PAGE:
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Mulberry banks on UK heritage even as Brexit vote nudges up costs
[LONDON] Handbag maker Mulberry is committed to manufacturing in Britain even as it grapples with higher leather import costs since the Brexit vote, and the company could even consider opening another factory in England, its chief executive said.
Mulberry produces about 55 per cent of its leather goods at two manufacturing plants in the west of England, and Britain remains its biggest market even as it expands overseas.
Raw material costs - such as leather from Italian tanneries - were now higher as a result of Britain's 2016 decision to leave the European Union after the pound weakened against other currencies, CEO Thierry Andretta told Reuters in an interview.
"Every supplier we have is related to the euro or the U.S. dollar," Mr Andretta said. "This is something that is always a challenge for us because we are still committed to having two-thirds of our collection at (up to) 995 pounds, but it is becoming challenging." Under Mr Andretta, who joined in 2015 after a string of profit warnings at the firm, Mulberry reversed an ill-fated attempt to go more upmarket. Around 75 per cent of its leather goods now cost just under 1,000 pounds (S$1,841), or less.
In spite of a tougher balancing act on costs, Mulberry was "fully, fully committed" to Britain, Mr Andretta added, speaking on Monday.
The label - whose bags have been sported by celebrities including Prince Harry's fiancee, actress Meghan Markle - trades off its UK heritage and the skills of its craftsmen.
"We want to continue this and I hope one day when we grow perhaps we will even consider opening another factory," said Mr Andretta, who used to run Italian fine jewellers Buccellati and has worked at labels like LVMH's Celine.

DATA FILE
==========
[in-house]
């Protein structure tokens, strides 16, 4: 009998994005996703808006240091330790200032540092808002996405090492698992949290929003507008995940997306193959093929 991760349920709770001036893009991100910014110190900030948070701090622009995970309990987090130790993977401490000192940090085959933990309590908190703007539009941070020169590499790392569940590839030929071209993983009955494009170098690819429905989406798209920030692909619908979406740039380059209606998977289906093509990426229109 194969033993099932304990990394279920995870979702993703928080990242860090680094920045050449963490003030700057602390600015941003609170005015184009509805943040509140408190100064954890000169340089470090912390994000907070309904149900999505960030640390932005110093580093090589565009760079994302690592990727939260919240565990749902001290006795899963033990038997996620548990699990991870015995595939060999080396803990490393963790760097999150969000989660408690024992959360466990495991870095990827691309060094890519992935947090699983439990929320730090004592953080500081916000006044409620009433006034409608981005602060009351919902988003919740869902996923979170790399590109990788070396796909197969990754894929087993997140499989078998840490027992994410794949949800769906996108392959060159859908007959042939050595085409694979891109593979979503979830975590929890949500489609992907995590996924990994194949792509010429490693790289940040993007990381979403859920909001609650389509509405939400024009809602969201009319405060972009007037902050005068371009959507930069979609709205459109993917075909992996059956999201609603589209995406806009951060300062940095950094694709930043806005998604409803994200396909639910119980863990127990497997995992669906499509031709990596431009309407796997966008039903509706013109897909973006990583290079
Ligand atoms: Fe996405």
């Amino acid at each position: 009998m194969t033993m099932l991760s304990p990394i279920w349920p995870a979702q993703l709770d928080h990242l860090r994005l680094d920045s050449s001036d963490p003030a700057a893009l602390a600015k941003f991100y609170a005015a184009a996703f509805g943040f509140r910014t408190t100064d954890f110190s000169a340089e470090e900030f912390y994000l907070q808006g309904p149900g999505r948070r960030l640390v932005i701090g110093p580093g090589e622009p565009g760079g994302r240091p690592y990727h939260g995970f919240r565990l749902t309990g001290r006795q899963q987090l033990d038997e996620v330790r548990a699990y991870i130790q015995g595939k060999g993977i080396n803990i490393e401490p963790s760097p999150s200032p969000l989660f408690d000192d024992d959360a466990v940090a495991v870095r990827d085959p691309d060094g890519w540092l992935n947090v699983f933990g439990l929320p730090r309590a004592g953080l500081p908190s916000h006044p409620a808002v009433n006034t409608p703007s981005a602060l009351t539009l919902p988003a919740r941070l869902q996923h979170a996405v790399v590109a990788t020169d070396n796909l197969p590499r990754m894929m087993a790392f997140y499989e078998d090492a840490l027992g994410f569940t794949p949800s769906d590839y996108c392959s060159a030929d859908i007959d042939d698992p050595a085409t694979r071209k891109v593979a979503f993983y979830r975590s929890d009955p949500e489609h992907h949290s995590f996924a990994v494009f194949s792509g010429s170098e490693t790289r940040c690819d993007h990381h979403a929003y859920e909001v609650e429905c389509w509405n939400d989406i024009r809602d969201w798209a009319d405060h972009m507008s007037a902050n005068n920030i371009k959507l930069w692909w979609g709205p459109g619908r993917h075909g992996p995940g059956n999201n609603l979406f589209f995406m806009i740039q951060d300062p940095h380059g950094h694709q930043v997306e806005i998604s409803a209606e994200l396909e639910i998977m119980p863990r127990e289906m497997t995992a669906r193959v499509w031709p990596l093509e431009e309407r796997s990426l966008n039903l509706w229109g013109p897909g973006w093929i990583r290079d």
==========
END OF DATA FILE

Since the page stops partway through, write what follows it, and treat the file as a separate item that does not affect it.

Manufacturing bases outside Britain include Italy and Spain.
The brand is expanding sales overseas, branching into Japan with a partner.
Mulberry's like-for-like retail sales, which compares stores that have been trading for a year or more, were down 1 per cent in the United Kingdom in the six months to end-September and fell 3 per cent overseas in that period. But international revenue growth sped up thereafter.
The label, majority-owned by Singapore billionaires Christina Ong and Ong Beng Seng, will roll out a China-based distribution centre later in 2018 to help it expand online shopping and speed up deliveries, Mr Andretta said.
Revived spending from Chinese consumers, who account for around a third of luxury goods purchases worldwide, fuelled strong revenue growth at industry leaders like Louis Vuitton owner LVMH in 2017.
Mulberry is also trying to capture a younger clientele with updated designs and strategies. From February, its catwalk collections will be instantly available, rather than months later as is usual.
New designs like the Amberley bag and a revamped version of the brand's classic Bayswater are now among bestsellers, Mr Andretta said.
"We are growing strongly with the digital generation," Mr Andretta said. Sales of older bag models were slowing slightly, offset by growth in newer versions, he added. "The younger consumer is moving to the modern version of Mulberry."